It replicates nectar from flowers and contains the nutrients your rainbow lorikeet needs. The packet will provide instructions for how much water to add and how much food to give.
Lorikeets also benefit from daily fresh fruit, such as:
You can supplement your lorikeet’s diet with parrot pellets. Ensure that you choose a soft, low-iron pellet, as lorikeets are sensitive to too much iron.
Rainbow lorikeets also need constant access to fresh, clean, chlorine-free water.
Rainbow Lorikeet Temperament and Behavior
Rainbow lorikeets are highly sociable and outgoing birds. Captive-bred rainbow lorikeets are particularly friendly and confident around humans.
It’ll take time for your bird to learn to trust you, but once your rainbow lorikeet has bonded with you, you’ll have a friend for life. Rainbow lorikeets are affectionate and enjoy head scratches.
Rainbow lorikeets are highly intelligent birds. You can train your lorikeet to come when called, navigate obstacles, perform simple tricks, and mimic speech.
However, there are negatives to a rainbow lorikeet’s temperament. For example, they can be loud. Lorikeets aren’t ideal pets for apartments or families with young children that need to nap during the day.
Rainbow lorikeets can be territorial and aggressive toward other birds and animals, such as dogs. If you’re going to keep rainbow lorikeets, they should be the only animals in the house.
Your rainbow lorikeet requires time and attention, so be prepared to spend a minimum of 4 hours each day playing with and talking to your bird. These active and energetic birds also need to spend several hours per day flying around outside the cage.
Rainbow lorikeets left alone for too long can develop behavioral problems. They don’t make good pets for people who spend most of the day at work or school.
Handling a Rainbow Lorikeet
You can train your lorikeet to perch on your hand, arm, or shoulder. You can also give your bird gentle head and neck scratches.
Before attempting to handle or touch your rainbow lorikeet, you’ll need to tame it. Depending upon your rainbow lorikeet’s personality, this may take several weeks.
To tame a rainbow lorikeet, spend time talking and singing to it. Allow the bird to eat treats out of your hand, as this will help your lorikeet associate your presence with a reward.
Eventually, your rainbow lorikeet will feel comfortable hopping onto your hand to receive a treat. You can try gently scratching or stroking your lorikeet’s head, beak, and neck.
Never touch a rainbow lorikeet on its back, on or under its wings, or around the tail area, as this will cause your bird to think you’re its mate.
Rainbow Lorikeet Common Health Problems
Rainbow lorikeets are prone to certain health conditions and diseases, including:
- Nutritional imbalances: Lorikeets require specialized diets of nectar and fresh fruit. If fed the wrong foods, they can become deficient in vital nutrients, such as Vitamin A.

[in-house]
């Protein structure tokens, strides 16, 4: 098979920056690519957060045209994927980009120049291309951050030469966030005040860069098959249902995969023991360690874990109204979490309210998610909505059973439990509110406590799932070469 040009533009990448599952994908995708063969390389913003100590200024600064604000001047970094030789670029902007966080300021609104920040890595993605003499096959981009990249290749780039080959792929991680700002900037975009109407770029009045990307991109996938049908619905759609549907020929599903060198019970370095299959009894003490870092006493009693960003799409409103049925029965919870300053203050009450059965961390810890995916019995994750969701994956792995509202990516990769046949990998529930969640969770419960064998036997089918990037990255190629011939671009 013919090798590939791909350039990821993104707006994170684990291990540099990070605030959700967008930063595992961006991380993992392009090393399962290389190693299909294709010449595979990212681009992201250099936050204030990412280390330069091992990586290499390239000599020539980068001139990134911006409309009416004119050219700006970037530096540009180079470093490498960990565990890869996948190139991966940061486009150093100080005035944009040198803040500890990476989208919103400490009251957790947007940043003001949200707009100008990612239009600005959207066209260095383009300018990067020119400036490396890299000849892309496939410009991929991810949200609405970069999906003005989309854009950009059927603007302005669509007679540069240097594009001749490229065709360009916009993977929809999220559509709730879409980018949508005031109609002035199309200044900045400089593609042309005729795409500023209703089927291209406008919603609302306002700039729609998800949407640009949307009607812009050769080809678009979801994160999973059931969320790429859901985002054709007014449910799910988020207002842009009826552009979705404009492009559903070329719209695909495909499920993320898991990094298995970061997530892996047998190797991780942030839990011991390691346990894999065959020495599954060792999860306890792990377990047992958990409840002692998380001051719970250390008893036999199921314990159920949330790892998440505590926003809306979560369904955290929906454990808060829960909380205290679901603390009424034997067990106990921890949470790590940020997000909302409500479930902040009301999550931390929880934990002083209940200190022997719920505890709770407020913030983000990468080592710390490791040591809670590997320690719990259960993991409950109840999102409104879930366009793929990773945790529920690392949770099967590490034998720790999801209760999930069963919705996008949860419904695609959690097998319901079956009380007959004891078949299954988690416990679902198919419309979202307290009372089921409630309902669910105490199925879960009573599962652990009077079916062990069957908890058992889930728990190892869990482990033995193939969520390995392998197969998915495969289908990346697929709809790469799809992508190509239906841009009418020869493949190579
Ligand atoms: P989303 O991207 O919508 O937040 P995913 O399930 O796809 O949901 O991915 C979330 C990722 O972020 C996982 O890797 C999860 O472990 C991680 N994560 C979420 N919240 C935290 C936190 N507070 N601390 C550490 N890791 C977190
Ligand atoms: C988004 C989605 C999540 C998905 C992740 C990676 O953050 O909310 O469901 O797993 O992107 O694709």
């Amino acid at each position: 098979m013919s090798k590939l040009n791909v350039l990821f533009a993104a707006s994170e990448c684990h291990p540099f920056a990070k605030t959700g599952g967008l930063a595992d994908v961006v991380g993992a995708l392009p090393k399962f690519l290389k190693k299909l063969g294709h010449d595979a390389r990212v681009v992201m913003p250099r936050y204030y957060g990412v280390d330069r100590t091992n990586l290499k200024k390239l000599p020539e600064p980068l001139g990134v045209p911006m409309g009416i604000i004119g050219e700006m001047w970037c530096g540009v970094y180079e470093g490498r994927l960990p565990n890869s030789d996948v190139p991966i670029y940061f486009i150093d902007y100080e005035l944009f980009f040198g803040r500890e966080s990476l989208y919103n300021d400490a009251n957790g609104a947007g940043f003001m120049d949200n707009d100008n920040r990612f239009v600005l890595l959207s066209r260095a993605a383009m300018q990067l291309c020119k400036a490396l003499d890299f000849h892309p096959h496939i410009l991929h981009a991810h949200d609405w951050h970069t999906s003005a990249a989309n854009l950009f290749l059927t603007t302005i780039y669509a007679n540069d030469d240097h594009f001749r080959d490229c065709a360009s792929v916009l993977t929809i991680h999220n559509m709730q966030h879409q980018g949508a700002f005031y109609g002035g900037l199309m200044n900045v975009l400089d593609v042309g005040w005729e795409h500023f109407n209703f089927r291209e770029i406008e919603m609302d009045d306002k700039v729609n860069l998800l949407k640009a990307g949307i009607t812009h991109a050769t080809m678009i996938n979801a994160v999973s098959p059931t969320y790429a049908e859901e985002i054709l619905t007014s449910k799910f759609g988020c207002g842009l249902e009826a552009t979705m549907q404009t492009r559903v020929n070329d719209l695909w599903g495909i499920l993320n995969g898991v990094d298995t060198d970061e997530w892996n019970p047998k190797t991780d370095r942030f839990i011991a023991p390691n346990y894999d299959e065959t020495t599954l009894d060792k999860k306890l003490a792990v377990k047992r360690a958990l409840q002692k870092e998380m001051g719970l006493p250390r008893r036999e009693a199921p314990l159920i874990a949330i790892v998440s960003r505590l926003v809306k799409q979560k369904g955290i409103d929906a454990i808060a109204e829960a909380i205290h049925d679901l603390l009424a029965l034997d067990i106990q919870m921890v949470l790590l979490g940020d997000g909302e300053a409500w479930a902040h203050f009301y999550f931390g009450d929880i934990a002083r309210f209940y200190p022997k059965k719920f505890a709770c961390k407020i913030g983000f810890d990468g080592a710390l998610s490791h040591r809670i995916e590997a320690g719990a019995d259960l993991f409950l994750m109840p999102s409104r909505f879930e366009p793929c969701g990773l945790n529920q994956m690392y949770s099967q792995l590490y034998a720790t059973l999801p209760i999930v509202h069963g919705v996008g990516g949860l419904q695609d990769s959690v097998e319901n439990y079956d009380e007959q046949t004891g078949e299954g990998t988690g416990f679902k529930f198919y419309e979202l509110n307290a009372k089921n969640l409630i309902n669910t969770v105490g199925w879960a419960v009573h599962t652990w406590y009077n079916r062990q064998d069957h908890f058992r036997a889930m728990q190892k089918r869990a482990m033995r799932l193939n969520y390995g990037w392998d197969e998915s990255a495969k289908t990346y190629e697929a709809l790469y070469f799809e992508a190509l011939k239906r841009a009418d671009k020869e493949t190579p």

- Avian diseases: These can be due to fungi, bacteria, viruses, and parasites. For example, rainbow lorikeets are susceptible to Tyzzer’s disease, a bacterial infection.
- Injuries caused by self-mutilation typically arise due to boredom, confinement, or a lack of mental stimulation.
- Toxicosis: This is caused by inhaling fumes (such as bleach) or consuming poisonous substances.
- Illness caused by food spoilage: Because a lorikeet’s diet is so high in sugar, it can go bad and grow bacteria within hours.
- Obesity-related problems: These include atherosclerosis and organ disease.
- Egg binding and egg yolk peritonitis in female birds.
Rainbow lorikeets’ most common signs of illness include food refusal, lethargy, depression, weight loss, and puffed-up feathers. If you suspect your lorikeet may be sick, take it to an avian veterinarian.
You should schedule annual veterinary checkups for your rainbow lorikeet, even if it’s in good health. This way, problems can be identified and prevented before they become an issue.
Facts About the Rainbow Lorikeet
Even if you’re accustomed to keeping parrots, learning as much as possible about them is important. This way, you’ll be able to provide the best care and won’t be surprised by their interesting behaviors.
Here are some of the most frequently asked questions about rainbow lorikeets as pets:
How Big Is a Rainbow Lorikeet?
Rainbow lorikeets are medium-sized parrots, reaching their maximum size after around 24 months.
The total length of an average adult rainbow lorikeet is 10 to 12 inches, including the tail. Males and females are identical in size.
Most healthy rainbow lorikeets weigh 2.6 to 5.5 ounces. If your adult bird weighs less than this or looks thin, there may be a medical problem. Alternatively, your bird may not be getting enough to eat.
Although rainbow lorikeets aren’t as big as large parrots (e.g., macaws), they still require a lot of space. They’re extremely active birds that benefit from a large cage and regular time outside of it.